Emergency surgeons' perceptions and attitudes towards antibiotic prescribing and resistance: A worldwide cross-sectional survey

Francesco M. Labricciosa, Massimo Sartelli, Sofia Correia, Lilian M. Abbo, Milton Severo, Luca Ansaloni, Federico Coccolini, Carlos Alves, Renato Bessa Melo, Gian Luca Baiocchi, José Artur Paiva, Fausto Catena, Ana Azevedo

Research output: Contribution to journalArticlepeer-review

20 Scopus citations


Background: Antibiotic resistance (AMR) is a growing public health problem worldwide, in part related to inadequate antibiotic use. A better knowledge of physicians' motivations, attitudes and practice about AMR and prescribing should enable the design and implementation of effective antibiotic stewardship programs (ASPs). The objective of the study was to assess attitudes and perceptions concerning AMR and use of antibiotics among surgeons who regularly perform emergency or trauma surgery. Methods: A cross-sectional web-based survey was conducted contacting 4904 individuals belonging to a mailing list provided by the World Society of Emergency Surgery. Participation was voluntary and anonymous. The survey was open for 5 weeks (from May 3, 2017, to June 6, 2017), within which two reminders were sent. The self-administered questionnaire was developed by a multidisciplinary team; reliability and validity were assessed. Results: The overall response rate was 12.5%. Almost all participants considered AMR an important worldwide problem, but 45.6% of them underrated the problem in their own hospitals. Surgeons provided with periodic reports on local AMR demonstrated a lower underrating in their hospital. Only 66.3% of the surgeons stated to receive periodic reports on local AMR data, and among them, 56.2% had consulted them to select an antibiotic in the previous month. Availability of systematic reports about AMR, availability of guidelines for therapy of infections, and advice from an infectious diseases specialist were considered very helpful measures to improve antibiotic prescribing by 68.0, 65.7, and 64.9%, respectively. Persuasive and restrictive ASPs were both considered helpful measures by 64.5%. Moreover, 86.3% considered locally developed guidelines more useful than national ones. Only 21.9% received formal training in antibiotic prescribing in the previous year; among them, 86.6% declared to be interested in receiving more training. Conclusions: Availability of periodic reports on local AMR data was considered an important tool to guide surgeons in choosing the correct antibiotic and to increase awareness of the problem of AMR. Local guidelines for therapy of infections should be implemented in every emergency surgery setting, and developed by a multidisciplinary team directly involving surgeons, infectious diseases specialists, and microbiologists, and formally established in an ASP.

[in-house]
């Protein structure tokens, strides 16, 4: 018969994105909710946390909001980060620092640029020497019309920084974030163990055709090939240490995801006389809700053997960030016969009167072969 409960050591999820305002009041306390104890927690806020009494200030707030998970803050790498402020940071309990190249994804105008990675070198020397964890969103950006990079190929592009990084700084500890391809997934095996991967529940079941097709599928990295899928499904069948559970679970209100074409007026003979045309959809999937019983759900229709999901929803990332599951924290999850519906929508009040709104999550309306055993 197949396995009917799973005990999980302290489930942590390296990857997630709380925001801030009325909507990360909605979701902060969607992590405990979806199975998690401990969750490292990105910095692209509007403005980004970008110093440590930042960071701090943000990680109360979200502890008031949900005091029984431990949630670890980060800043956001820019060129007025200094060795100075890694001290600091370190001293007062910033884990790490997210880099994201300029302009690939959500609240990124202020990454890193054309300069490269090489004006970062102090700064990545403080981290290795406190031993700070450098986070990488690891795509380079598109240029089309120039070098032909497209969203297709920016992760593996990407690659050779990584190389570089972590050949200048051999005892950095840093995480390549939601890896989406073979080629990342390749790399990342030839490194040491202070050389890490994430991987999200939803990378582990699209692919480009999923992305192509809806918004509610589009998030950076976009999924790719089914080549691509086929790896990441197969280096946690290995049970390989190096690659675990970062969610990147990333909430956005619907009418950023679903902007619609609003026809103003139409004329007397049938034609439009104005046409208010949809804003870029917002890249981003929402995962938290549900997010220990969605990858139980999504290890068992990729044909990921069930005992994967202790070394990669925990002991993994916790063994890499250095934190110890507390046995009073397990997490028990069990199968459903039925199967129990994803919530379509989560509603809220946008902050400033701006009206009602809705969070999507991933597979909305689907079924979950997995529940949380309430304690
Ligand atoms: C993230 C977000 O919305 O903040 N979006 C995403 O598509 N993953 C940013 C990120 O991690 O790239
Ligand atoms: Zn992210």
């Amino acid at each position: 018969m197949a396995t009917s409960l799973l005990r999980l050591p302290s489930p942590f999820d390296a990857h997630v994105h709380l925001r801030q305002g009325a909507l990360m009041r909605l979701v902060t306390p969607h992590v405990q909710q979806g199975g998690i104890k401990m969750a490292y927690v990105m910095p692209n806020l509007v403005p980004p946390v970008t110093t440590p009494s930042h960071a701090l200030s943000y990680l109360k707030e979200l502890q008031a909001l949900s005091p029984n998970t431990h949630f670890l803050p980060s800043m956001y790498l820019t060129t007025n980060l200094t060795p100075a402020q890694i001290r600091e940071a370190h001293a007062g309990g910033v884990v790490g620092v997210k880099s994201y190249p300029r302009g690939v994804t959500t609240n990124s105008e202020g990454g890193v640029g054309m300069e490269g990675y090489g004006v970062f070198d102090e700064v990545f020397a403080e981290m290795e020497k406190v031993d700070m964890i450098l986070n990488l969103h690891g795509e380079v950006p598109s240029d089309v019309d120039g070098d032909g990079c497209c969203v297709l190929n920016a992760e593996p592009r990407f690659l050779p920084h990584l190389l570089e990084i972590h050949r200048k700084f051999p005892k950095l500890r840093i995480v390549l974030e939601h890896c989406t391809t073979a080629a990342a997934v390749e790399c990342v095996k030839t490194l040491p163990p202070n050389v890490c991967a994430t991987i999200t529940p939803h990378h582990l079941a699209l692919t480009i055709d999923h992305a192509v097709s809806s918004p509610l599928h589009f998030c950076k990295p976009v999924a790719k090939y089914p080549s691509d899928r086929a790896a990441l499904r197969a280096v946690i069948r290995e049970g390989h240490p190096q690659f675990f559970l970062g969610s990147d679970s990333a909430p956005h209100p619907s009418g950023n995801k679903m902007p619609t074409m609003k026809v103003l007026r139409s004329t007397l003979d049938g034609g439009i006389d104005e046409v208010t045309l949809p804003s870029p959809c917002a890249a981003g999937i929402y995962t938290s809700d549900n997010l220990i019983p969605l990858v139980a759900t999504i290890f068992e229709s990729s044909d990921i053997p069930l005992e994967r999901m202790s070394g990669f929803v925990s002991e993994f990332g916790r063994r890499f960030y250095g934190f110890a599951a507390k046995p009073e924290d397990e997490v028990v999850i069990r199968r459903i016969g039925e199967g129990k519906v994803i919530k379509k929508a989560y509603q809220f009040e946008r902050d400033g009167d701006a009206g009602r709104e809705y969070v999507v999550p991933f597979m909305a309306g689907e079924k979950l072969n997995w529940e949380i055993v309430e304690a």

Original languageEnglish (US)
Article number27
JournalWorld Journal of Emergency Surgery
Issue number1
StatePublished - Jun 28 2018


  • Antibiotic prescribing
  • Antibiotic resistance
  • Antimicrobial stewardship
  • Cross-sectional survey
  • Emergency surgery

ASJC Scopus subject areas

  • Surgery
  • Emergency Medicine


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